The campaign also bets that Biden’s popularity in the state will lift all Democratic boats.
“Having President Biden in the White House is an asset,” Stoney continued. “President Biden has been the person who has straightened the ship, fired guns, and is working on our recovery, investing in our infrastructure…and I think that’s a perfect record to build on in November.”
McAuliffe told CNN Tuesday night that he was speaking to Biden shortly after he was declared victorious, and that the president said he was “all in” to help his campaign.
McAuliffe’s assistants claim his overwhelming primary win — taking 62 percent of the vote in a five-fold race — shows he can replicate the same coalition of voters that propelled Biden last year as he tried to push Trump to get more involved in the race . McAuliffe said in an MSNBC interview on Wednesday that he did not think Trump “has the courage” to come to the state and campaign for Youngkin.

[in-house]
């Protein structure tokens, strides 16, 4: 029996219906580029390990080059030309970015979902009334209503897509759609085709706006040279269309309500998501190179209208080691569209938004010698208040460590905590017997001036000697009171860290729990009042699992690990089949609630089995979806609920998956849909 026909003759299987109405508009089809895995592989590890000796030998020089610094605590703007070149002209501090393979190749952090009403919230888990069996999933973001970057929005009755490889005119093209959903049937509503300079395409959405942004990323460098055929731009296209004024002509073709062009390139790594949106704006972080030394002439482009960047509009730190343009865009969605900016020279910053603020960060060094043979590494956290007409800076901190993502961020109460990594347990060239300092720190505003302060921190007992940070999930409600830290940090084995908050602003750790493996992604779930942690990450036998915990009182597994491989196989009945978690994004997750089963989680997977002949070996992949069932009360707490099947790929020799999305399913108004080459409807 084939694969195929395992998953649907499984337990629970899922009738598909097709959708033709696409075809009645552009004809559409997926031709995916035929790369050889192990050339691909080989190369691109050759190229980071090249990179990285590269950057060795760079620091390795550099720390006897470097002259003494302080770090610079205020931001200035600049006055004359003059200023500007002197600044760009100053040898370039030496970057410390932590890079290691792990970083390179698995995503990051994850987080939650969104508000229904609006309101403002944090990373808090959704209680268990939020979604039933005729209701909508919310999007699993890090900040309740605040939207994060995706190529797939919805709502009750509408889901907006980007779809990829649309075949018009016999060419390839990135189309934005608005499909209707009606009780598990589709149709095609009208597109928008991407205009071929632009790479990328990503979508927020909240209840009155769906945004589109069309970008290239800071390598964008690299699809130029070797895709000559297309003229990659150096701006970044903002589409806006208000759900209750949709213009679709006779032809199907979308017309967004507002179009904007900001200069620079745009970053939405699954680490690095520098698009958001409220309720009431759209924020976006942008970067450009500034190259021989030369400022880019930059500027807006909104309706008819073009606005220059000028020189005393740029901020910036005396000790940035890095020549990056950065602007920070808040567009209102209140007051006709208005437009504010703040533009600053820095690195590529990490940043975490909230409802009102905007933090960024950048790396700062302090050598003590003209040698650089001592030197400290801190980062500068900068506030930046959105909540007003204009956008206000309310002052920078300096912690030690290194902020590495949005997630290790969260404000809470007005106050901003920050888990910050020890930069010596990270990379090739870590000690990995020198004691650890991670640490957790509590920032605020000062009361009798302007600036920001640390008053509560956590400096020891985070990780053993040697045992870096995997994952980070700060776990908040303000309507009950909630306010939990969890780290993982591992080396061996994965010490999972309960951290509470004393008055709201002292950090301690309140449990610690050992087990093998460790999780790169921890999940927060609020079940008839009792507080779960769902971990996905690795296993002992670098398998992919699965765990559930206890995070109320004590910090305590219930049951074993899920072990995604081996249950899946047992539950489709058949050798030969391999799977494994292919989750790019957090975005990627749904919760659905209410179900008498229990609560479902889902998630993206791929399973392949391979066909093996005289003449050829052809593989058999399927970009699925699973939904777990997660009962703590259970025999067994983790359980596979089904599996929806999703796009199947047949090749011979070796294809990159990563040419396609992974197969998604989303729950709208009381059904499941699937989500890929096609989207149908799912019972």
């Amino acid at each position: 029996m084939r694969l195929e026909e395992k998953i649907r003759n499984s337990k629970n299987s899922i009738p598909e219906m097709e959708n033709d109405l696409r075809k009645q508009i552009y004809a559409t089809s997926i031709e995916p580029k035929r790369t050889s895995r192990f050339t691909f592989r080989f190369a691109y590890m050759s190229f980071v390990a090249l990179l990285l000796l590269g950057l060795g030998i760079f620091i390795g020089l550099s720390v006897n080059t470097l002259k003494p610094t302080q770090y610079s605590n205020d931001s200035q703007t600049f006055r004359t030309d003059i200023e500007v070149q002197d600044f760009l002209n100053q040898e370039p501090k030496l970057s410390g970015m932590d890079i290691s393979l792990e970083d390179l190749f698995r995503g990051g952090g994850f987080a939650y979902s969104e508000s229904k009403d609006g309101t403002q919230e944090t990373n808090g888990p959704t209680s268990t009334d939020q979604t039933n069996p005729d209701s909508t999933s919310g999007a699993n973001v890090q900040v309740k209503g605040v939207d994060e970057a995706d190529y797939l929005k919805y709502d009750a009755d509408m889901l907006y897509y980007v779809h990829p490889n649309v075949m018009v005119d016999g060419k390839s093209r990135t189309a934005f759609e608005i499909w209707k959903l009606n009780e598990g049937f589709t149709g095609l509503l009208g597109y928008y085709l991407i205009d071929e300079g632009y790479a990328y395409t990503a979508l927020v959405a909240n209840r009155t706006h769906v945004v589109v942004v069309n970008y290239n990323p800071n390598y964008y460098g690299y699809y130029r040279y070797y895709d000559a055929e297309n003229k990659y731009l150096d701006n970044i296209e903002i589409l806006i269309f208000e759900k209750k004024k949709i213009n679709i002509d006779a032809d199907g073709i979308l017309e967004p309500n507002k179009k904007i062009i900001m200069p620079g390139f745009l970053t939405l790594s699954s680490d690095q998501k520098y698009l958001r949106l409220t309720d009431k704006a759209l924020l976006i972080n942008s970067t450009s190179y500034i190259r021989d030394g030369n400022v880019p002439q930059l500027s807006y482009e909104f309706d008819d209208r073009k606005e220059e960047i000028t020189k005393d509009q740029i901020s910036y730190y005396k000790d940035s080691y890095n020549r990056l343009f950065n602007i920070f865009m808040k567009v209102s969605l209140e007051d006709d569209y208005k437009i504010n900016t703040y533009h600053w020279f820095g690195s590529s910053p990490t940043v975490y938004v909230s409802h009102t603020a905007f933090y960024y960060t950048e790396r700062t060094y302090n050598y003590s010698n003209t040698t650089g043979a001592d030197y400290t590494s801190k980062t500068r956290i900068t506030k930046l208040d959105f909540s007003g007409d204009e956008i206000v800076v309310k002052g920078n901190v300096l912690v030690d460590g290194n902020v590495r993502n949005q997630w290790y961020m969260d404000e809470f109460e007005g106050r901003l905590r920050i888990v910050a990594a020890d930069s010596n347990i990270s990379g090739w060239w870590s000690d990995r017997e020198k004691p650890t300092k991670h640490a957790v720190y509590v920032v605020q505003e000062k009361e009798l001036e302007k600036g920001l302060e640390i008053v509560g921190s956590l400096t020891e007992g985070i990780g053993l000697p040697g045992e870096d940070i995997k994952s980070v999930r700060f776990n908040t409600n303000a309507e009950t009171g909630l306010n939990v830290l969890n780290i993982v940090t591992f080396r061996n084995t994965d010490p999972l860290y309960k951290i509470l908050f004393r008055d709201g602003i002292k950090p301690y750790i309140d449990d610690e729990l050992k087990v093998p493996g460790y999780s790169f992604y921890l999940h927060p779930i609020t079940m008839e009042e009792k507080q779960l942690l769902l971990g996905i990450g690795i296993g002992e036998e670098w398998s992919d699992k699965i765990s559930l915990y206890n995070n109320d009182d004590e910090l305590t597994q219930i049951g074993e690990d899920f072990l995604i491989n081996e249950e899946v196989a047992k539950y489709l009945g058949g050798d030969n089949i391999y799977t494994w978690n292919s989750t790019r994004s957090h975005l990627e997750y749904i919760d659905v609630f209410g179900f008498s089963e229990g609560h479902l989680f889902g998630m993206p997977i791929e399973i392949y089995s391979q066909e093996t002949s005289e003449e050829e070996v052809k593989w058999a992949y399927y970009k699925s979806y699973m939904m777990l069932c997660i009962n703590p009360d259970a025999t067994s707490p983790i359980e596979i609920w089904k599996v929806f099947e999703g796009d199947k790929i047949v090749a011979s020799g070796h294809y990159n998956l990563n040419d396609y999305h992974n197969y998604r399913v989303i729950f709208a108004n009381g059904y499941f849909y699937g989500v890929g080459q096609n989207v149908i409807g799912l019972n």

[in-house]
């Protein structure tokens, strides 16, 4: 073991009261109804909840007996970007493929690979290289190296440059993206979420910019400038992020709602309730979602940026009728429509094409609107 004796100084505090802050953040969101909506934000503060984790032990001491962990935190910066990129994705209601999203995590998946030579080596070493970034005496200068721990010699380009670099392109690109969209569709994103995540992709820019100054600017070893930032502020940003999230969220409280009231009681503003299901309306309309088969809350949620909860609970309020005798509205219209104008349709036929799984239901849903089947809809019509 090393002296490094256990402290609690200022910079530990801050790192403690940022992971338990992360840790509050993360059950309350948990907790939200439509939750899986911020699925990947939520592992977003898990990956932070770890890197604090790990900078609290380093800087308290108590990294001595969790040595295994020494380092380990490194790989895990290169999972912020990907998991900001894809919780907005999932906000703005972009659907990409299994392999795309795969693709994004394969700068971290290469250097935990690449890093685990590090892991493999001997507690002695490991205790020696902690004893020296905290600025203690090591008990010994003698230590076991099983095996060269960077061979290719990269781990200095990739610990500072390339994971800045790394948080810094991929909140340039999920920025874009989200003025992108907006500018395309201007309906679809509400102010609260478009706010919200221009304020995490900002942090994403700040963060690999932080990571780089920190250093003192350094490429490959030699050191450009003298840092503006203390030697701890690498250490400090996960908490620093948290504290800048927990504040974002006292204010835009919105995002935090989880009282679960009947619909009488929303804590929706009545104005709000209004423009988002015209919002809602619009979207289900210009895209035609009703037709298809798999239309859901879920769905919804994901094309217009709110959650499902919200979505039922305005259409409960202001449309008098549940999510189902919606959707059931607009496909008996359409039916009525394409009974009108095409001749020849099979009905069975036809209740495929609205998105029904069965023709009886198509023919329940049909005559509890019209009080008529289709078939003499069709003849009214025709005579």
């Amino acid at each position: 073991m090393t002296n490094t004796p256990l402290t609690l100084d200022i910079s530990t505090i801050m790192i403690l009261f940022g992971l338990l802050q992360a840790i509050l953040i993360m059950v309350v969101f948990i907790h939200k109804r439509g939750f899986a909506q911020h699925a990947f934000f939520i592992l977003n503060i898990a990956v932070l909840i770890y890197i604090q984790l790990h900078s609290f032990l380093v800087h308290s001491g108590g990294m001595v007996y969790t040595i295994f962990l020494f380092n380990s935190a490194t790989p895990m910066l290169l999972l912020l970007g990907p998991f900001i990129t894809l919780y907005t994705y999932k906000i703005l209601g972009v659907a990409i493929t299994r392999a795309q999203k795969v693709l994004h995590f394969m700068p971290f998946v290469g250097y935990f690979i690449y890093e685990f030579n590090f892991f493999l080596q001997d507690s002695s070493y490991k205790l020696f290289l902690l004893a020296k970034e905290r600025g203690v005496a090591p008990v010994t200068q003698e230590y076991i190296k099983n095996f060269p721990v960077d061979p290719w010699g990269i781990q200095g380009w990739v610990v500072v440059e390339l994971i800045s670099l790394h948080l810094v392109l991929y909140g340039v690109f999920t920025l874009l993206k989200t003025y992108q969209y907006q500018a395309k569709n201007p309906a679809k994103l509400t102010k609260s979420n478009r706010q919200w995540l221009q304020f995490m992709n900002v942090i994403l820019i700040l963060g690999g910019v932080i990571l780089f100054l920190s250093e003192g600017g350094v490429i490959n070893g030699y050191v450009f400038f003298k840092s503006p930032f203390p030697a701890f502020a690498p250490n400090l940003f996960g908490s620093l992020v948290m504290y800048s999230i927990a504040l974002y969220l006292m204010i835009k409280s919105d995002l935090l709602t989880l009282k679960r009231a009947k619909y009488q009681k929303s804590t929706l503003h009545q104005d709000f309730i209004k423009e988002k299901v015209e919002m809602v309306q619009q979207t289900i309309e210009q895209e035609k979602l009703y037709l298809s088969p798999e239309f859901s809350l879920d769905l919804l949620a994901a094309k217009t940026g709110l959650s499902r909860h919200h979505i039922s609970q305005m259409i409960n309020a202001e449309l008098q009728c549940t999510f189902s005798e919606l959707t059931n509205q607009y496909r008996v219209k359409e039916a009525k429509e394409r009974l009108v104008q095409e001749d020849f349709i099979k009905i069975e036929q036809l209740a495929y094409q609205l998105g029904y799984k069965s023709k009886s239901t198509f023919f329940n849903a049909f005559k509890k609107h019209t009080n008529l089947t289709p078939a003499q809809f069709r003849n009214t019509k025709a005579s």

After the jitters about voter turnout earlier on day one, Democrats largely breathed a sigh of relief when all the ballots were counted. By the end of Tuesday, 488,000 votes had been tallied in the gubernatorial primary — a drop from the 2017 primary, but still accounting for nearly 90 percent of the turnout in a supercharged showdown between Northam and the more progressive former Rep. Tom Perriello.
But there is still concern among some on the left that political exhaustion could reduce turnout in November, making the race a more difficult win for McAuliffe.
“Virginia is a deep blue state when Donald Trump is president,” said Ben Tribbett, a Virginia-based Democratic strategist. “I’m not sure we’re anything but a purple state if he isn’t.”
Because of that uncertainty, Virginians across the political spectrum expect the race to yield a historic figure, both from the individual candidates and from the fact that it’s the most competitive election statewide this year. McAuliffe is widely known as a prodigious fundraiser, and Youngkin is bringing enormous personal wealth into the race, having already poured $12 million of his own money into his campaign.
“It will certainly be the most expensive gubernatorial race in Virginia history,” Republican Party chairman Rich Anderson said, adding that he expects many outside groups to join in as well.